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Discrimination against a worker based on gender identity or because the person is transitioning between genders is sex discrimination that violates existing federal law, a federal appeals court held in a landmark ruling.
The first-of-its-kind decision by the U.S. Court of Appeals for the Sixth Circuit is the second significant win in 10 days for LGBT workers on issues that many predict will ultimately go to the U.S. Supreme Court. The court delivered its ruling March 7. The U.S. Court of Appeals for the Second Circuit ruled Feb. 26 that discrimination against a worker who is gay, lesbian, or bisexual is discrimination based on sex.
Although the issues are closely connected, most courts have handled them as distinct legal questions.
The Sixth Circuit decision reverses a lower court, granting judgment to the Equal Employment Opportunity Commission on whether Title VII of the 1964 Civil Rights Act’s covers transgender workers. The court ruled against R.G. & G.R. Harris Funeral Homes Inc. The EEOC is the federal agency that enforces U.S. anti-discrimination laws against private employers, and it brought the case on behalf of fired transgender employee Aimee Stephens.
The decision means transgender workers in Kentucky, Michigan, Ohio, and Tennessee—which make up the Sixth Circuit—don’t have to provide additional evidence that the bias they allegedly faced was also based on illegal sex stereotyping or “gender nonconforming” behavior.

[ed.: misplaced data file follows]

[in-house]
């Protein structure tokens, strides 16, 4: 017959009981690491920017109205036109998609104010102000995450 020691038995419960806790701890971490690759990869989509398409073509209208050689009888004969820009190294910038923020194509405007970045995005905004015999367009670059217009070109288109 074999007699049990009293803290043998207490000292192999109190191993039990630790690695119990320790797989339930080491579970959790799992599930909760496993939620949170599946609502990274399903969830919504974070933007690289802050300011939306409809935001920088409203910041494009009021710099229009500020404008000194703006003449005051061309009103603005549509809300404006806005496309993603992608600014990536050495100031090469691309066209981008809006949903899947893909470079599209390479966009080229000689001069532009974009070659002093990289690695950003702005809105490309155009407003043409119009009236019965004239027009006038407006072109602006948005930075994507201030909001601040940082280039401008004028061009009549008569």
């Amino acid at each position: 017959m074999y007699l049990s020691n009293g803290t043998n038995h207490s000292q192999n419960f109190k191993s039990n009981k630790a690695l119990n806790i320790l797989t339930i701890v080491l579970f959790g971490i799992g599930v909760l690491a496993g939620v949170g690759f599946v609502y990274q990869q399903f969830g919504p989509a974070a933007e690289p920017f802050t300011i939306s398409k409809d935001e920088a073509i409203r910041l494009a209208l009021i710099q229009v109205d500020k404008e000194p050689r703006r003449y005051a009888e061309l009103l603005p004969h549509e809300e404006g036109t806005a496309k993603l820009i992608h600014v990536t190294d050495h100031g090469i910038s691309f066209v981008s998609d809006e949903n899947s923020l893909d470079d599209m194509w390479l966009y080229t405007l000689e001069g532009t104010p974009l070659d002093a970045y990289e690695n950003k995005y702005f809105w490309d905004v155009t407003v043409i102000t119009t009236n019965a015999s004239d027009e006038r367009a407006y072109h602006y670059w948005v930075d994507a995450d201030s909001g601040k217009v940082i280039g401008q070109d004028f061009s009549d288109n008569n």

The ruling, which also revived EEOC claims that the funeral home’s employee dress code is sexually discriminatory, was lauded by LGBT rights advocates. But R.G. & G.R. Harris signaled that it might take the case to the Supreme Court.
“American business owners, especially those serving the grieving and the vulnerable, should be free to live and work consistently with their faith,” Gary McCaleb, senior counsel with Alliance Defending Freedom, told Bloomberg Law in a March 7 email. ADF represented the funeral home in the case.
“Harris Funeral Home’s dress code is tailored to serve those mourning the loss of a loved one. Today’s decision misreads court precedents that have long protected businesses which properly differentiate between men and women in their dress and grooming code policies,” McCaleb’s statement said. “Court opinions should interpret legal terms according to their plain meaning when Congress passed the law. This opinion instead re-writes federal law and is directly contrary to decisions from other federal appellate courts. We are consulting with our client to consider their options for appeal.”
The American Civil Liberties Union, which represented Stephens as an intervenor in the case, said it was “thrilled” with the outcome.
“Today’s decision is an exciting and important victory for transgender people and allied communities across the country,” John Knight, a senior staff attorney at the ACLU’s LGBT and HIV Project, said in a March 7 statement. “In too many workplaces around the country, coming out as trans is a fireable offense, as our client Aimee Stephens personally experienced.”
“But this ruling affirms that that is illegal, setting an important precedent confirming that transgender people are protected by Title VII of the Civil Rights Act,” Knight said. “It also ensures that employers will not be able to use their religious beliefs against trans employees, ruling that there is no ‘right to discriminate’ in the workplace. We are thrilled for Aimee, and for all trans folks, to be able to announce this win today.”